Giant cell collagenoma was first described by Rudolph et al in 1998(1). It is an uncommonly encountered benign dermal neoplasm that has stromal changes reminiscent of storiform collagenoma. Circumscribed storiform collagenoma is also known as sclerotic fibroma or hypocellular fibroma. It was first described as a whorled fibroma by Weary et al in 1972 in the context of patients with multiple hamartomas or Cowden’s syndrome(2). Figure 1 shows a classic hypocellular whorled sclerotic dermal proliferation of collagen bundles underneath a thinned epidermis in a patient with known Cowden’s syndrome. Figure 2 shows 100x magnification of the whorled collagen bundles pattern, which is often called a plywood pattern because of its resemblance to plywood.
A 60-year-old male with a slowly growing asymptomatic subcutaneous nodule on the right shoulder presented to dermatology clinic for evaluation. A biopsy was done for histologic assessment. On hematoxylin & eosin (H&E) stained sections, a well circumscribed hypercellular sclerotic dermis with collagen bundles arranged in a whorled plywood pattern was appreciated (Figure 3, x100 magnification). This sclerotic collagen stroma had interspersed bizarre looking, stellate multinucleated giant cells with scant cytoplasm and plump dendritic spindle cells (Figure 4, x200 magnification). Nuclear atypia and mitotic figures were absent in multiple examined step sections. The mononucleated plump dendritic spindle cells stain with vimentin and actin HHF35 immunohistochemistry stains, whereas the multinucleated giant cells stain with vimentin only(3). Both populations of cells are negative for cytokeratin, smooth muscle actin, desmin, S-100 protein, CD34, and Factor XIIIa(1). The described features above are those of a giant cell collagenoma.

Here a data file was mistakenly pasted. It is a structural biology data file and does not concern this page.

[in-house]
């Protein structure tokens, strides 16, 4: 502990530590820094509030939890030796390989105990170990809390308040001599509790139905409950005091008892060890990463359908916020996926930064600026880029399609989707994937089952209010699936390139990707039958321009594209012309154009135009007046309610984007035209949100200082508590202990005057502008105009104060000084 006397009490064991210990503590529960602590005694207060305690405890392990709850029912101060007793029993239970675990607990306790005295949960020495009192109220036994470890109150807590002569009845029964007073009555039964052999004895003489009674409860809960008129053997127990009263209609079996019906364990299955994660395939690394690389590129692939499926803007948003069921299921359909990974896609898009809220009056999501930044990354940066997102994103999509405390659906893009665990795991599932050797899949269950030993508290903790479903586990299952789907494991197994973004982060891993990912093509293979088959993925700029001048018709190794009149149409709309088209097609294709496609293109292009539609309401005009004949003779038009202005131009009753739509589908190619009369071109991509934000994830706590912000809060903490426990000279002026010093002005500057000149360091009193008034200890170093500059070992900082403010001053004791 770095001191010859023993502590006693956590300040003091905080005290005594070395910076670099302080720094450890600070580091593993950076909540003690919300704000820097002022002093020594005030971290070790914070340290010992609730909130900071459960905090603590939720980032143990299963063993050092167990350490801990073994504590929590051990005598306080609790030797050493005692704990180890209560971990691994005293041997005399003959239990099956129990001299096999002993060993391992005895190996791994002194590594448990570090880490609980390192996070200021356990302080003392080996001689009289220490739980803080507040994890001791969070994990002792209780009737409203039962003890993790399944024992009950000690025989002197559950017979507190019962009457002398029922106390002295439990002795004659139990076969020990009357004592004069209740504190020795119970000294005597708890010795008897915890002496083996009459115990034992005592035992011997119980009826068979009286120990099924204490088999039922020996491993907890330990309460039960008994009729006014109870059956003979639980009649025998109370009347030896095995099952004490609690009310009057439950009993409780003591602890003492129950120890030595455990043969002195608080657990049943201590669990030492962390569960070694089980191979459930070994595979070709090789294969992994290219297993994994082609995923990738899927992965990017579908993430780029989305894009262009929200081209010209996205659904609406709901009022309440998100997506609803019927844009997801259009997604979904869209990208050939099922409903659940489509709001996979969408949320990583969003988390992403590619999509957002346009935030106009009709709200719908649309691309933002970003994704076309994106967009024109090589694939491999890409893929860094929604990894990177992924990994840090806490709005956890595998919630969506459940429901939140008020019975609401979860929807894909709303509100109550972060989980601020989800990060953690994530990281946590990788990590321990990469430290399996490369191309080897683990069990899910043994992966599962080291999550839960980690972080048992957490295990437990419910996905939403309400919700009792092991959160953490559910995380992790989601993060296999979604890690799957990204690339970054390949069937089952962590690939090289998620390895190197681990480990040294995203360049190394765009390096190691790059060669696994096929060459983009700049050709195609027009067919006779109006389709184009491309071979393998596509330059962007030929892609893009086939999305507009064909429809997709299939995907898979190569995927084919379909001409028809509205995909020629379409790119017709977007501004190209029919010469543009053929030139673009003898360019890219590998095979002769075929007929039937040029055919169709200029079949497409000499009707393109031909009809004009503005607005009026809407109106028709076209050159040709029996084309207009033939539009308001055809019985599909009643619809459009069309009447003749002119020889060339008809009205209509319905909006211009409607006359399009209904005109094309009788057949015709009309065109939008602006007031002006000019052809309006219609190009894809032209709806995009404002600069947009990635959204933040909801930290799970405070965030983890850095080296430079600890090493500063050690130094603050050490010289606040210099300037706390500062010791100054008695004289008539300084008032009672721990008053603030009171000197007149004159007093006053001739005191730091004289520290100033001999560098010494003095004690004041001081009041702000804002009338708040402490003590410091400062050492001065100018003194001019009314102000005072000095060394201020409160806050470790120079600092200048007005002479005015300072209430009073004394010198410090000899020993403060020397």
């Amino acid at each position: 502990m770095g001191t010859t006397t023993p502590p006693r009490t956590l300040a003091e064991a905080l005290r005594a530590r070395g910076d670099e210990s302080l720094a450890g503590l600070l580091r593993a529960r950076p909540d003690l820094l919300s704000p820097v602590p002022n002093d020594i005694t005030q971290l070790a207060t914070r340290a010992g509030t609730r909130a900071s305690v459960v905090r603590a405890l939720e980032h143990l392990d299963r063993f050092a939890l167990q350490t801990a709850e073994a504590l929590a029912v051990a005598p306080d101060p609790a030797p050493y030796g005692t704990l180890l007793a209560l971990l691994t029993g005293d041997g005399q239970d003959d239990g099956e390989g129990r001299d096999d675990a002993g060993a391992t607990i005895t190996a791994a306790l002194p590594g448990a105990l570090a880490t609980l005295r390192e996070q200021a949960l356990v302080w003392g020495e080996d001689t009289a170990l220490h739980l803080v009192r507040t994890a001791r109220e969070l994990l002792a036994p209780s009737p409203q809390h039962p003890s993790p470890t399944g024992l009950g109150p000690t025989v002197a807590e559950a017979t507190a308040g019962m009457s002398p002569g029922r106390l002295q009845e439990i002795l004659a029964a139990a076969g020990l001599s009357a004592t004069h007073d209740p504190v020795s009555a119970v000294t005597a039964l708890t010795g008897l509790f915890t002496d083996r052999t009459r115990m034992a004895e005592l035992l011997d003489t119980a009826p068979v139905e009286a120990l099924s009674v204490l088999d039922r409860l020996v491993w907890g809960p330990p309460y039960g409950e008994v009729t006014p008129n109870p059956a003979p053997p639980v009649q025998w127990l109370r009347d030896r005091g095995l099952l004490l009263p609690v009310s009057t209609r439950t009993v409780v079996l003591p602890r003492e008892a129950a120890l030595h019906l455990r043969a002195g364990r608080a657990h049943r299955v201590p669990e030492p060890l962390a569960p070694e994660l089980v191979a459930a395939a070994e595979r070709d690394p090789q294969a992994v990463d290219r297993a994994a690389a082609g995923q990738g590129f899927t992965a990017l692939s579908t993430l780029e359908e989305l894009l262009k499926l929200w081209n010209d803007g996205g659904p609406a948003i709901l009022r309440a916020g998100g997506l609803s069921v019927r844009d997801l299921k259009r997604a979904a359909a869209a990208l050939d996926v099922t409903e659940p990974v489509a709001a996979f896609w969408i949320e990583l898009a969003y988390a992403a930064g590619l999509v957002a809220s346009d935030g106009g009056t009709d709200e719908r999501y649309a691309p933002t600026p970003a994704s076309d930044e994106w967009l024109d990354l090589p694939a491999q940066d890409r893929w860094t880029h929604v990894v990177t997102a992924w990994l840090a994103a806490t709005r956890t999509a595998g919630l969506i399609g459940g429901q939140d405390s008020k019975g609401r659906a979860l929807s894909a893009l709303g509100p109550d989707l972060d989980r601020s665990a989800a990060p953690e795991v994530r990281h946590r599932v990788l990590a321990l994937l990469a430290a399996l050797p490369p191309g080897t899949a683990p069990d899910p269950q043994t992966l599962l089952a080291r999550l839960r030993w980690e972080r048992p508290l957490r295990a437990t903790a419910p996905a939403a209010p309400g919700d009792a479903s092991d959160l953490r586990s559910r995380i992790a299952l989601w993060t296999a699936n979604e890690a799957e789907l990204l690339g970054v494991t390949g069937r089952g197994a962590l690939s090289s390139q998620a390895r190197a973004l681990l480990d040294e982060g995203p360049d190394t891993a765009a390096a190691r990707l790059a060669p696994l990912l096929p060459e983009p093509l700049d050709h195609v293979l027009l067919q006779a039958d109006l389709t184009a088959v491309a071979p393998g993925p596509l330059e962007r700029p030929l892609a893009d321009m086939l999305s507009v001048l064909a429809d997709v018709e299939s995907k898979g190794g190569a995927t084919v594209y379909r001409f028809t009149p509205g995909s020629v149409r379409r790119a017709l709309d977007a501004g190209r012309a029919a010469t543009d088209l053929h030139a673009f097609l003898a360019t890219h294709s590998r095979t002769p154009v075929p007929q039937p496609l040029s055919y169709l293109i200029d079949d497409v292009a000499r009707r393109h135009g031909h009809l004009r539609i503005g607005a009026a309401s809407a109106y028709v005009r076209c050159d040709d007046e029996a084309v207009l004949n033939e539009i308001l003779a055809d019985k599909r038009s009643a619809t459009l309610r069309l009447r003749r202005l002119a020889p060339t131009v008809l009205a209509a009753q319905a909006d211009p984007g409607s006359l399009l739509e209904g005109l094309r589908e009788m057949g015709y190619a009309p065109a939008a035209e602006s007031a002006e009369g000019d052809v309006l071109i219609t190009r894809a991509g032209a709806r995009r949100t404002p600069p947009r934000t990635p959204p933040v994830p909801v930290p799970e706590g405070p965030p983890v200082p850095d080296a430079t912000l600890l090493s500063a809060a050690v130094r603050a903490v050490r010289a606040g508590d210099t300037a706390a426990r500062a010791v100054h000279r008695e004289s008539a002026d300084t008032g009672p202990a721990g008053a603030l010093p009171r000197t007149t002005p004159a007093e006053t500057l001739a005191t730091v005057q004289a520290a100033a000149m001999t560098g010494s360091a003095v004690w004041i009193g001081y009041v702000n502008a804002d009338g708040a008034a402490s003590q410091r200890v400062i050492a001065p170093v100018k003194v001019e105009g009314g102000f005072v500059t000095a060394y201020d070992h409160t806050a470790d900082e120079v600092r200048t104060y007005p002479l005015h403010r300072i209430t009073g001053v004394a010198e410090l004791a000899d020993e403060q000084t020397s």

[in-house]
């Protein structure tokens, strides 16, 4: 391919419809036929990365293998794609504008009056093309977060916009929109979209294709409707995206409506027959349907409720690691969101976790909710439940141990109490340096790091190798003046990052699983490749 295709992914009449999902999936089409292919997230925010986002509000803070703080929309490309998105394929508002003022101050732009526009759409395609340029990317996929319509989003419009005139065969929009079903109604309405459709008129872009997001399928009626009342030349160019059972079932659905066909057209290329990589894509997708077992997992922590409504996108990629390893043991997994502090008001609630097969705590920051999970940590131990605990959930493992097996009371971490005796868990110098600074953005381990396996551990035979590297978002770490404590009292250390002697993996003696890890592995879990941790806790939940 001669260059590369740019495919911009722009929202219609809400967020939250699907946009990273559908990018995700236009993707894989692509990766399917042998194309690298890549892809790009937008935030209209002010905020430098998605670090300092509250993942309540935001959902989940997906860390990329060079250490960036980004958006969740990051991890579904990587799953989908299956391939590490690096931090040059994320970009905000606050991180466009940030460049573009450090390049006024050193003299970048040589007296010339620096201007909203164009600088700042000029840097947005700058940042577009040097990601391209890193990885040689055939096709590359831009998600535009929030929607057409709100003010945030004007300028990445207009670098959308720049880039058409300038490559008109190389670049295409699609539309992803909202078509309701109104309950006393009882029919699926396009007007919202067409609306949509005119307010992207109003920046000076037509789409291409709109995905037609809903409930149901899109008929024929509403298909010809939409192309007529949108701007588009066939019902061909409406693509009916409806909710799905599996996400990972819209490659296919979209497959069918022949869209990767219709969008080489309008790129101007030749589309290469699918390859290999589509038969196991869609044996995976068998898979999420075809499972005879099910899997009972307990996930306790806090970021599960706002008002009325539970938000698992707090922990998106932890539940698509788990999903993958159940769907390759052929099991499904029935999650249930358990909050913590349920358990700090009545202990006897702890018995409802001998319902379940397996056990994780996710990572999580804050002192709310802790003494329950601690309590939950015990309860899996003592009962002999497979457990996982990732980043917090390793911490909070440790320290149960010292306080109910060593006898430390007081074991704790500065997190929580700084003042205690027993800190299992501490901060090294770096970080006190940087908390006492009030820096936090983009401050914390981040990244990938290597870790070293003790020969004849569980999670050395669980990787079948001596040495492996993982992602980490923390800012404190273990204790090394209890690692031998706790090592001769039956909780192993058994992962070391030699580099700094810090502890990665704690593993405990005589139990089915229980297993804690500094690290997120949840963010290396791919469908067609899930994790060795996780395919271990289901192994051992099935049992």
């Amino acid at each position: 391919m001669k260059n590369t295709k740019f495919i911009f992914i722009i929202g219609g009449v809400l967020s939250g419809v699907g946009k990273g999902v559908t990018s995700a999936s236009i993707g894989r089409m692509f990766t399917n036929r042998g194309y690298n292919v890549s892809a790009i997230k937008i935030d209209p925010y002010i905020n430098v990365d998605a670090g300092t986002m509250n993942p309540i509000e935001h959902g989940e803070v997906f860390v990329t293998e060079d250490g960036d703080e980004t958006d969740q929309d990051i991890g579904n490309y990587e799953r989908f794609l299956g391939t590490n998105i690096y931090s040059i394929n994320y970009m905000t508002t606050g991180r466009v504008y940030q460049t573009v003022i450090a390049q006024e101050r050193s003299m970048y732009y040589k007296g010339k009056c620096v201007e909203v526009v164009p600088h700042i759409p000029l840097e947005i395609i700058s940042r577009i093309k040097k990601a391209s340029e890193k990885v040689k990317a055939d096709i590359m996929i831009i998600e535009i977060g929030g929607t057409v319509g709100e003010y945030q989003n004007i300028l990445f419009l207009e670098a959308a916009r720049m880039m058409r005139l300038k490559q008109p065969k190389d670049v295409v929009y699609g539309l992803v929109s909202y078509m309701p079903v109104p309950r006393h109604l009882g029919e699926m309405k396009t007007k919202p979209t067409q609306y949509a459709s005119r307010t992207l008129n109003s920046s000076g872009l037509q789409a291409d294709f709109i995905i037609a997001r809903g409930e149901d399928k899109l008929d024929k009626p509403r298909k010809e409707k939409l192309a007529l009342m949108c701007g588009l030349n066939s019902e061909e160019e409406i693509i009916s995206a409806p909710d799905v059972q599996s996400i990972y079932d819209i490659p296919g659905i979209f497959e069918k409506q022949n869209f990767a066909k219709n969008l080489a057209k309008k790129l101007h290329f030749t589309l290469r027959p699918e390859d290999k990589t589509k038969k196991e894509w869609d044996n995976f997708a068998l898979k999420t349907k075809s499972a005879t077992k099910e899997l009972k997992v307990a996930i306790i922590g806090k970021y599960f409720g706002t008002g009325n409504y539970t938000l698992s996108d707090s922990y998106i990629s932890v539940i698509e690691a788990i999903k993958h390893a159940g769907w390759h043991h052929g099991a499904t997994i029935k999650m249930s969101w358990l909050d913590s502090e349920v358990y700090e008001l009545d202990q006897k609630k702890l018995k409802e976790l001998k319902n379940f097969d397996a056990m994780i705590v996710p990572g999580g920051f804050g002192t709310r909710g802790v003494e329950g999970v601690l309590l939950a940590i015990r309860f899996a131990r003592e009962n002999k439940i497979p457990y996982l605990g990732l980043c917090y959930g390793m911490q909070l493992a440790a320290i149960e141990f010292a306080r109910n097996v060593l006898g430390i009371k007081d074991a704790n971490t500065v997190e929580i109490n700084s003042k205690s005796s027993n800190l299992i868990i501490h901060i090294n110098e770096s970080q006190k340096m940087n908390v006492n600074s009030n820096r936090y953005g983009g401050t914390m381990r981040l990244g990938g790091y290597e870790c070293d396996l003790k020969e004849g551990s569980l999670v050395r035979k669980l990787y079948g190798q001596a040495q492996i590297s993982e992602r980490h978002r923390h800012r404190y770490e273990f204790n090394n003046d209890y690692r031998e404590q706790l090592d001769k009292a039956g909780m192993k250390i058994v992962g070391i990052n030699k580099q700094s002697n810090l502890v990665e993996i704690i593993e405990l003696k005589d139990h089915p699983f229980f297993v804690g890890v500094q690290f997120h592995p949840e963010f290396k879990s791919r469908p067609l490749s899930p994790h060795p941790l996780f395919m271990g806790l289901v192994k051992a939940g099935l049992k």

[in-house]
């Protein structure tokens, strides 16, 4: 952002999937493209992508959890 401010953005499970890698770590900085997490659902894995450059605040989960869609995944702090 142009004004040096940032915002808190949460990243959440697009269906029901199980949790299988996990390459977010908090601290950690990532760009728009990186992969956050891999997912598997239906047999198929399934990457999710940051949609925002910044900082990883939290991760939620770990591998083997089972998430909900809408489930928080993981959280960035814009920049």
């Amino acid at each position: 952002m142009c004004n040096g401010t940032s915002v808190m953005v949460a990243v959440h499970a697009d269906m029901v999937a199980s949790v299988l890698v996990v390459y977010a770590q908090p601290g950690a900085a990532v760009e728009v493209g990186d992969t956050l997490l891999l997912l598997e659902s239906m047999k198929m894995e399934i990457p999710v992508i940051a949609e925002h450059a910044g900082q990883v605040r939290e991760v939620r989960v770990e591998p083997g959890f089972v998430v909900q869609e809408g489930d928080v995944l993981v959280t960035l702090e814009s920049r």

Giant cell collagenoma is a histologically distinct entity, and it is important to distinguish it from other fibrotic lesions with multinucleated giant cells. The differential diagnosis includes but is not limited to pleomorphic fibroma, atypical fibrous histiocytoma, atypical fibroxanthoma and giant cell fibroblastoma. What differentiates giant cell collagenoma from all of these entities is its well circumscribed appearance, presence of a whorled sclerotic stroma and the absence of mitotic figures and atypical nuclei. Additionally, giant cell collagenoma is differentiated from pleomorphic fibroma on immunohistochemical grounds as well: the multinucleated giant cells in pleomorphic fibroma show positivity for vimentin, actin and CD34(3), while the multinucleated giant cells in giant cell collagenoma stain for vimentin only.
While both case series that described and further expanded on the entity giant cell collagenoma(1,3) did not show a connection between giant cell collagenomas and Cowden’s syndrome, we have seen far too few of these cases to absolutely say for sure that there is no connection whatsoever. Thus, clinical correlation is recommended and quite necessary.
Hope you join me next month for another brief but exciting and educational dermatopathology article,
Silvija P. Gottesman, MD, FAAD
Assistant Professor of Dermatology and Pathology
Zucker School of Medicine at Hofstra/Northwell
1. Rudolph P, Schubert C, Harms D, Parwaresch R. Giant cell collagenoma: a benign dermal tumor with distinctive multinucleate cells. Am J Surg Pathol. 1998;22(5):557-63.
2. Weary PE, Gorlin RJ, Gentry WC, Comer JE, Greer KE. Multiple hamartoma syndrome (Cowden’s disease). Arch Dermatol. 1972;106(5):682-90.
3. Brito H, Pereira EM, Reis-filho JS, Maeda SA. Giant cell collagenoma: case report and review of the literature. J Cutan Pathol. 2002;29(1):48-51.